Gastric wall implantation metastasis of retroperitoneal extraskeletal osteosarcoma: A case report and review of the literature.

Liu Y, Hu B, Li JX, Xing LQ, Liu BP - Oncol Lett (2014)

Representative abdominal computed tomography (CT) findings (A) prior to and (B and C) following the first surgery. (A) Prior to the first surgery, abdominal CT showed a large dense mass with calcification (arrowhead) located below the right kidney. (B) Two months after the first surgery, CT demonstrated a mass (arrowhead), with a large calcified lesion, anterior to the right psoas muscle. The renal fascia and abdominal wall showed multiple calcified foci (arrow). (C) Nine months after the first surgery, CT revealed calcified lesions (arrow) in the outer stomach anterior wall and hepatic surface.
© Copyright Policy - open-access
Related In: Results  -  Collection

License
Show All Figures
getmorefigures.php?uid=PMC4214496&req=5

f1-ol-08-06-2431: Representative abdominal computed tomography (CT) findings (A) prior to and (B and C) following the first surgery. (A) Prior to the first surgery, abdominal CT showed a large dense mass with calcification (arrowhead) located below the right kidney. (B) Two months after the first surgery, CT demonstrated a mass (arrowhead), with a large calcified lesion, anterior to the right psoas muscle. The renal fascia and abdominal wall showed multiple calcified foci (arrow). (C) Nine months after the first surgery, CT revealed calcified lesions (arrow) in the outer stomach anterior wall and hepatic surface.
Mentions: A 52-year-old male was hospitalized with intermittent pain in the right abdomen that had persisted for one week. The medical history revealed hypertension, but no history of trauma and radiation exposure or a family history of genetic diseases. Physical examination showed a large, hard, immobile mass with a smooth surface, ~6×6 cm in size. Laboratory tests revealed a small increase in the serum creatinine level to 120 μmol/l (normal range, 40–110 μmol/l), while the remaining results, including that for alkaline phosphatase (ALP), were normal. An abdominal computed tomography (CT) scan (Fig. 1) showed a large, dense mass, with calcification, located below the right kidney, an oppressed upper ureter and thickening of the renal fascia. An exploratory laparotomy discovered a stiff calcified immobile retroperitoneal mass of 5×6 cm, with a wide base below the right kidney. The mass could not be completely resected of its attachment to the surrounding organs. Pathology revealed that the tumor was composed of spindle- and polygonal-shaped tumor cells, with a banded or irregular osteoid matrix. The tumor cells exhibited varying degrees of atypia and visible mitotic figures (Fig. 2). From these results, a diagnosis of extraskeletal osteosarcoma was formed. Immunohistochemistry showed the positive expression of vimentin and S-100, whereas examination of cytokeratin, cluster of differentiation (CD)117, CD34, epithelial membrane antigen, melanoma, B-cell lymphoma-2 and CD99 staining was negative.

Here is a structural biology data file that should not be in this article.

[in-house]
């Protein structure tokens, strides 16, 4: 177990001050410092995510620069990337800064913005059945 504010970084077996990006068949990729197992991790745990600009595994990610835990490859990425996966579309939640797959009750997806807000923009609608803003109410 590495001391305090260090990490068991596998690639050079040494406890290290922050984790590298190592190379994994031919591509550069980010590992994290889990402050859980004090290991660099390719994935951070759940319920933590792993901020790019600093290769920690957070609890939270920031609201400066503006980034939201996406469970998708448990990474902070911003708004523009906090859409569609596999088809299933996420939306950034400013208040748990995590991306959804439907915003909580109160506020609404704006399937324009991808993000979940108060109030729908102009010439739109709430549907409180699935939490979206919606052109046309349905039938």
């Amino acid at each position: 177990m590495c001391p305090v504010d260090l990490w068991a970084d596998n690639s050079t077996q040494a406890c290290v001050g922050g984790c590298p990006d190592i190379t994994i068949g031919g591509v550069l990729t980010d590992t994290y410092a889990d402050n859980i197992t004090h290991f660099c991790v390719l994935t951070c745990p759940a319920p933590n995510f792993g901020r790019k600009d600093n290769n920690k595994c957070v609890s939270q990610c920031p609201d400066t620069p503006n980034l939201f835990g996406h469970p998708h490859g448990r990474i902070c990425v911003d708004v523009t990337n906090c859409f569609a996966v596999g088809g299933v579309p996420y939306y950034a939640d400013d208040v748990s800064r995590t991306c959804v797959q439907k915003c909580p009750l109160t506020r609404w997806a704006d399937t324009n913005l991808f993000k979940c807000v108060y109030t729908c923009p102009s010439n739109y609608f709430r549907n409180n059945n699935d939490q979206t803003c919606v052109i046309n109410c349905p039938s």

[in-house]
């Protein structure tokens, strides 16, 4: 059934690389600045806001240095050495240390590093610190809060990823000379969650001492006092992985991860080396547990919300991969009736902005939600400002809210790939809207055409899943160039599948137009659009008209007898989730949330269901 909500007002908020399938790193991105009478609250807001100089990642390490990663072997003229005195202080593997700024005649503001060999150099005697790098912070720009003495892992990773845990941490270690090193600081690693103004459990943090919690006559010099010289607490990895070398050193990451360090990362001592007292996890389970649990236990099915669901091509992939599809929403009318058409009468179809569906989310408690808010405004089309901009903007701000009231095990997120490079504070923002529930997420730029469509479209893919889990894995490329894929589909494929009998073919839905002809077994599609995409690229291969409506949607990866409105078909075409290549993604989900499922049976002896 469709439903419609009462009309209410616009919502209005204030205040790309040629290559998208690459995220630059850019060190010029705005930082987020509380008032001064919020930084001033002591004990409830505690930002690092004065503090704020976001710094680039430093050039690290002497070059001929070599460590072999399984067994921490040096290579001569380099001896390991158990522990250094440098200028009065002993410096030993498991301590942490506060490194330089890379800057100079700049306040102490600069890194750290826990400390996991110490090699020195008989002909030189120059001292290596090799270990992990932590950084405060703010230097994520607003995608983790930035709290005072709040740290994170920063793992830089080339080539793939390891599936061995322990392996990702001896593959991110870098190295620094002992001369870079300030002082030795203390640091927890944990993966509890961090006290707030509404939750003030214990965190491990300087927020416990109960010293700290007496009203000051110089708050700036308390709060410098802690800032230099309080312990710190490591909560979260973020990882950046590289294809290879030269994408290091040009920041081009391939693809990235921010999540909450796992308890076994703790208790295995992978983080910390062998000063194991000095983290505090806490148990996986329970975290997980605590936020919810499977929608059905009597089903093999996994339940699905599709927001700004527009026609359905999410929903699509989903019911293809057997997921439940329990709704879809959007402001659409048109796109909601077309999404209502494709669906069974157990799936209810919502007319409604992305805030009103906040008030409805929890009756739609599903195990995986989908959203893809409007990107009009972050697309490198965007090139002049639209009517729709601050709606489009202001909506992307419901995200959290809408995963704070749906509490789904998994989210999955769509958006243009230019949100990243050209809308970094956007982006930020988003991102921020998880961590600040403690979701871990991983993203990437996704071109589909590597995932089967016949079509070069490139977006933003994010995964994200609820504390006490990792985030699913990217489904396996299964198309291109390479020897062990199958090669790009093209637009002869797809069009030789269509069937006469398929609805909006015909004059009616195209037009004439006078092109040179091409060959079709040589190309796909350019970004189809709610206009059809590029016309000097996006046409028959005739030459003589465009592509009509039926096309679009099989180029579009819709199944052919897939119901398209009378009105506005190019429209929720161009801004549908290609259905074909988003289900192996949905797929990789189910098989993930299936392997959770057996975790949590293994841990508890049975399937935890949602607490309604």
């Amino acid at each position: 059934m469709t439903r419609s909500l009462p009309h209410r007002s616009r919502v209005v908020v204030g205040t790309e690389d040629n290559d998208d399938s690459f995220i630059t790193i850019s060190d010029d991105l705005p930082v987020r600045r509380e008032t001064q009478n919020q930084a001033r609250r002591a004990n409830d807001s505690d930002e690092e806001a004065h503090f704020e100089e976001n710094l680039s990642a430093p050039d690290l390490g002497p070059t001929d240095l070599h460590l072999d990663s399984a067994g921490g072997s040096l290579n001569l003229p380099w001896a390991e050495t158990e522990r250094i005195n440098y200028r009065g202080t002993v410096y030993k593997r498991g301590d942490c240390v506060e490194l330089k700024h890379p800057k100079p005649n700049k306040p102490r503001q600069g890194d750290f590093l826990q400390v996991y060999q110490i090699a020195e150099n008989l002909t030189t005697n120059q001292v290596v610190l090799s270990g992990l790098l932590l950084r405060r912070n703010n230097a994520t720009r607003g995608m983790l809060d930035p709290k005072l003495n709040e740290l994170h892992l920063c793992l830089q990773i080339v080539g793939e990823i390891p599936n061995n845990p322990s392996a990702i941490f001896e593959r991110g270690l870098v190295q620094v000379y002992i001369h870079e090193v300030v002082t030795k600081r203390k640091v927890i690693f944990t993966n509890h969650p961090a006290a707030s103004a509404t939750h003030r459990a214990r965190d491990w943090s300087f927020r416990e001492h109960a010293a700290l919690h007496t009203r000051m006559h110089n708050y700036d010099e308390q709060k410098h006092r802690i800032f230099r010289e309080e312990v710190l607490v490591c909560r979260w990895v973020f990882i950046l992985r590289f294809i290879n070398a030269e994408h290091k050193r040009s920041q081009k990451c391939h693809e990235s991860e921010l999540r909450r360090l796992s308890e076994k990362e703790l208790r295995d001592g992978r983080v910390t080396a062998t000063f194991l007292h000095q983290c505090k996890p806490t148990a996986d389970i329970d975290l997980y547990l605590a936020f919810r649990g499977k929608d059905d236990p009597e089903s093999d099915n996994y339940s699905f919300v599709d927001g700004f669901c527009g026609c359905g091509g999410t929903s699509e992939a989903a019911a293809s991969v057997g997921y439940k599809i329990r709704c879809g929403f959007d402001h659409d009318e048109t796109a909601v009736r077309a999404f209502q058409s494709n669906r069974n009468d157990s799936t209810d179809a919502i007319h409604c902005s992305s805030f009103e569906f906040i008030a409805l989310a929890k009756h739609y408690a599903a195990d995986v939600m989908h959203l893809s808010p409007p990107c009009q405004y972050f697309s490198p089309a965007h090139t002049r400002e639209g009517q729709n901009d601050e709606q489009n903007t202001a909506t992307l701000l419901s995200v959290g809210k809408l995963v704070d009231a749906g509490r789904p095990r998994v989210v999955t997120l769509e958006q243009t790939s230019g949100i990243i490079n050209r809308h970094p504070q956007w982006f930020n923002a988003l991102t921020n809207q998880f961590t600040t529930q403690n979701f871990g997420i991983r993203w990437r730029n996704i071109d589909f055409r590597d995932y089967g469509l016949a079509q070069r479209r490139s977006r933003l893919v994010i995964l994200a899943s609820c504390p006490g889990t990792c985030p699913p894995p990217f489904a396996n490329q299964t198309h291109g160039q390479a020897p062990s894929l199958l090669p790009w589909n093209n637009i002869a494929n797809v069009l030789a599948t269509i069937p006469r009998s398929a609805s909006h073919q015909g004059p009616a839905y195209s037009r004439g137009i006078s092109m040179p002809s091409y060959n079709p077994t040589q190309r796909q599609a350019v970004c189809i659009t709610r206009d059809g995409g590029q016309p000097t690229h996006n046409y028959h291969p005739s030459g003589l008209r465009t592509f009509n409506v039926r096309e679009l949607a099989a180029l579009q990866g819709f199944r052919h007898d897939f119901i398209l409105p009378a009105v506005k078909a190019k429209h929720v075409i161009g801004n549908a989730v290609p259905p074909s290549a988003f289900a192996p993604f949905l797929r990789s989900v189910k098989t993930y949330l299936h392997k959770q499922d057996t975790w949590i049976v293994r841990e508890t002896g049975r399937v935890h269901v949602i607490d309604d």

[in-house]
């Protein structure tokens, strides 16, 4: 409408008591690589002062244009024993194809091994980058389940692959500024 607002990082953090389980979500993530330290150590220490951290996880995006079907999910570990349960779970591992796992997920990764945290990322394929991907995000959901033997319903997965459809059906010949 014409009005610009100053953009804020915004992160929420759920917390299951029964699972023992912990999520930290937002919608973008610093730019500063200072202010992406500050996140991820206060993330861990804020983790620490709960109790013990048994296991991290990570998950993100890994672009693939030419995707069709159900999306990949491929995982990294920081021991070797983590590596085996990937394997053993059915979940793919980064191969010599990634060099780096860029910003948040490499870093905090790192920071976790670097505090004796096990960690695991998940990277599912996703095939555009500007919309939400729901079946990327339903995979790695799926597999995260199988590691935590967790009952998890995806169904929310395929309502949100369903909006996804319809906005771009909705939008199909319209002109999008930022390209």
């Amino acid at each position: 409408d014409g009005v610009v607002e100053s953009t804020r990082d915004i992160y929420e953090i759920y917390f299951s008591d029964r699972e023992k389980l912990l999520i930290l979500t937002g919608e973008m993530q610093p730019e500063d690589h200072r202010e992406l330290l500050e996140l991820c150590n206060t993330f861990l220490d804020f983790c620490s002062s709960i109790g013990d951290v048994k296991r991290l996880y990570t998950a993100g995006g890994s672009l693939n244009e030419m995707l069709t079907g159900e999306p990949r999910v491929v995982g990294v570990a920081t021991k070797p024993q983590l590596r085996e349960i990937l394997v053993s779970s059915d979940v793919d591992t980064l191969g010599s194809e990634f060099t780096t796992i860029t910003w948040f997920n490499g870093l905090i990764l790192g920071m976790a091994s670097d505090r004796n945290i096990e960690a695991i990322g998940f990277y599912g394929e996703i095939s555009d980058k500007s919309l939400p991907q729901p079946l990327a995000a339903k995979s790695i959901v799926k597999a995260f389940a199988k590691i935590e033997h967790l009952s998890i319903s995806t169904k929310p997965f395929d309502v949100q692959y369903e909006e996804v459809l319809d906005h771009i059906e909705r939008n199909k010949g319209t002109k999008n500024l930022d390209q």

Bottom Line: The present study analyses a case of retroperitoneal ESOS and its clinical, radiological and therapeutic conditions, and also provides a review of the literature.A 52-year-old male was diagnosed with retroperitoneal ESOS.In the present case, a peritoneal metastatic lesion of ESOS was shed from the peritoneum and implanted into the outer membrane of the stomach and metastasis was identified, this has rarely been reported in the literature.

View Article: PubMed Central - PubMed

Affiliation: Department of Nuclear Medicine, The First Affiliated Hospital of Zhengzhou University, Zhengzhou, Henan 450052, P.R. China ; Department of Nuclear Medicine, The First Affiliated Hospital of HenNan University of Science and Technology, Luoyang, Henan 471003, P.R. China.

ABSTRACT
Retroperitoneal extraskeletal osteosarcoma (ESOS) is a rare and highly invasive tumor that is usually diagnosed at an advanced stage due to the insidious onset. The present study analyses a case of retroperitoneal ESOS and its clinical, radiological and therapeutic conditions, and also provides a review of the literature. A 52-year-old male was diagnosed with retroperitoneal ESOS. The patient succumbed to the condition one year after the initial surgery. During treatment, the patient underwent two additional surgeries and two courses of chemotherapy. In the present case, a peritoneal metastatic lesion of ESOS was shed from the peritoneum and implanted into the outer membrane of the stomach and metastasis was identified, this has rarely been reported in the literature. Retroperitoneal ESOS should be considered in the differential diagnosis of a retroperitoneal mass in order to facilitate the management of surgery and help determine the appropriate treatment of the disease.

No MeSH data available.


Related in: MedlinePlus